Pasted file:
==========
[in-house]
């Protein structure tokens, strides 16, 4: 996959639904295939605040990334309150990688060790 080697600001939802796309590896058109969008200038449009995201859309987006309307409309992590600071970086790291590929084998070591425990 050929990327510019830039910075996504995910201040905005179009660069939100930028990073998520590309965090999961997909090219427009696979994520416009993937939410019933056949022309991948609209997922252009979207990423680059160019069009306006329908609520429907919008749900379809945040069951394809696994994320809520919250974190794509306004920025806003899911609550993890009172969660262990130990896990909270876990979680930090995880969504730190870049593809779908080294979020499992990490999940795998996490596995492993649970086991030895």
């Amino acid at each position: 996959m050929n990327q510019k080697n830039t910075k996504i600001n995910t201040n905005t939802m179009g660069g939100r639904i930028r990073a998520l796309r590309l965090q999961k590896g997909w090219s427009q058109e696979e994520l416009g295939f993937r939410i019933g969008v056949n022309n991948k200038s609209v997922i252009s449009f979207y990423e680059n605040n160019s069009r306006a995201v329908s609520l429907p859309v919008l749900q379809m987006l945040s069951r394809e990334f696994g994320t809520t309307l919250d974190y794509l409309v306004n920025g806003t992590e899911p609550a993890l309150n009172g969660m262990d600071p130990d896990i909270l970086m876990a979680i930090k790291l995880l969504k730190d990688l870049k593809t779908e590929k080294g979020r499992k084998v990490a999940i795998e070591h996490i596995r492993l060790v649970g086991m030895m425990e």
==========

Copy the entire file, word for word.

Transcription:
[in-house]
């Protein structure tokens, strides 16, 4: 996959639904295939605040990334309150990688060790 080697600001939802796309590896058109969008200038449009995201859309987006309307409309992590600071970086790291590929084998070591425990 050929990327510019830039910075996504995910201040905005179009660069939100930028990073998520590309965090999961997909090219427009696979994520416009993937939410019933056949022309991948609209997922252009979207990423680059160019069009306006329908609520429907919008749900379809945040069951394809696994994320809520919250974190794509306004920025806003899911609550993890009172969660262990130990896990909270876990979680930090995880969504730190870049593809779908080294979020499992990490999940795998996490596995492993649970086991030895």
């Amino acid at each position: 996959m050929n990327q510019k080697n830039t910075k996504i600001n995910t201040n905005t939802m179009g660069g939100r639904i930028r990073a998520l796309r590309l965090q999961k590896g997909w090219s427009q058109e696979e994520l416009g295939f993937r939410i019933g969008v056949n022309n991948k200038s609209v997922i252009s449009f979207y990423e680059n605040n160019s069009r306006a995201v329908s609520l429907p859309v919008l749900q379809m987006l945040s069951r394809e990334f696994g994320t809520t309307l919250d974190y794509l409309v306004n920025g806003t992590e899911p609550a993890l309150n009172g969660m262990d600071p130990d896990i909270l970086m876990a979680i930090k790291l995880l969504k730190d990688l870049k593809t779908e590929k080294g979020r499992k084998v990490a999940i795998e070591h996490i596995r492993l060790v649970g086991m030895m425990e």